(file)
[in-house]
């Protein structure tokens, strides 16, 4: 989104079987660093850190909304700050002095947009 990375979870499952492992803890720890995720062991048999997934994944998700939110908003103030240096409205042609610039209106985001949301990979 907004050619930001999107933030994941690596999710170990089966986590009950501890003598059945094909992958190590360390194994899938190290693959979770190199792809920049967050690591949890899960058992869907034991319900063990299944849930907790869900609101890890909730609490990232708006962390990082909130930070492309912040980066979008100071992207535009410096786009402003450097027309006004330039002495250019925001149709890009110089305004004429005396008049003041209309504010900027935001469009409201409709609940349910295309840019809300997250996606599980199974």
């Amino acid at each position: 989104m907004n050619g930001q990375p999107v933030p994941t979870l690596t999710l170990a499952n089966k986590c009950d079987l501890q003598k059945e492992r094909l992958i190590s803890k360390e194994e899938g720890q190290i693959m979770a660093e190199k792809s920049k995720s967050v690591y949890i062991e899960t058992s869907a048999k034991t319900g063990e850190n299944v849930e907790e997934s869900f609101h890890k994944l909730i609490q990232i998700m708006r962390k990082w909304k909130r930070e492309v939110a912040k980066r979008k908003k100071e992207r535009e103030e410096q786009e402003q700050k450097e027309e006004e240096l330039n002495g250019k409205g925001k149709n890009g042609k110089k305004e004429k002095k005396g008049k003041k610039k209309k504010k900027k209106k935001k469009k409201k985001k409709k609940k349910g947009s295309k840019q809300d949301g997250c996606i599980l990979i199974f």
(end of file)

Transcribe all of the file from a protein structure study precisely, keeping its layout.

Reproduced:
[in-house]
């Protein structure tokens, strides 16, 4: 989104079987660093850190909304700050002095947009 990375979870499952492992803890720890995720062991048999997934994944998700939110908003103030240096409205042609610039209106985001949301990979 907004050619930001999107933030994941690596999710170990089966986590009950501890003598059945094909992958190590360390194994899938190290693959979770190199792809920049967050690591949890899960058992869907034991319900063990299944849930907790869900609101890890909730609490990232708006962390990082909130930070492309912040980066979008100071992207535009410096786009402003450097027309006004330039002495250019925001149709890009110089305004004429005396008049003041209309504010900027935001469009409201409709609940349910295309840019809300997250996606599980199974």
């Amino acid at each position: 989104m907004n050619g930001q990375p999107v933030p994941t979870l690596t999710l170990a499952n089966k986590c009950d079987l501890q003598k059945e492992r094909l992958i190590s803890k360390e194994e899938g720890q190290i693959m979770a660093e190199k792809s920049k995720s967050v690591y949890i062991e899960t058992s869907a048999k034991t319900g063990e850190n299944v849930e907790e997934s869900f609101h890890k994944l909730i609490q990232i998700m708006r962390k990082w909304k909130r930070e492309v939110a912040k980066r979008k908003k100071e992207r535009e103030e410096q786009e402003q700050k450097e027309e006004e240096l330039n002495g250019k409205g925001k149709n890009g042609k110089k305004e004429k002095k005396g008049k003041k610039k209309k504010k900027k209106k935001k469009k409201k985001k409709k609940k349910g947009s295309k840019q809300d949301g997250c996606i599980l990979i199974f």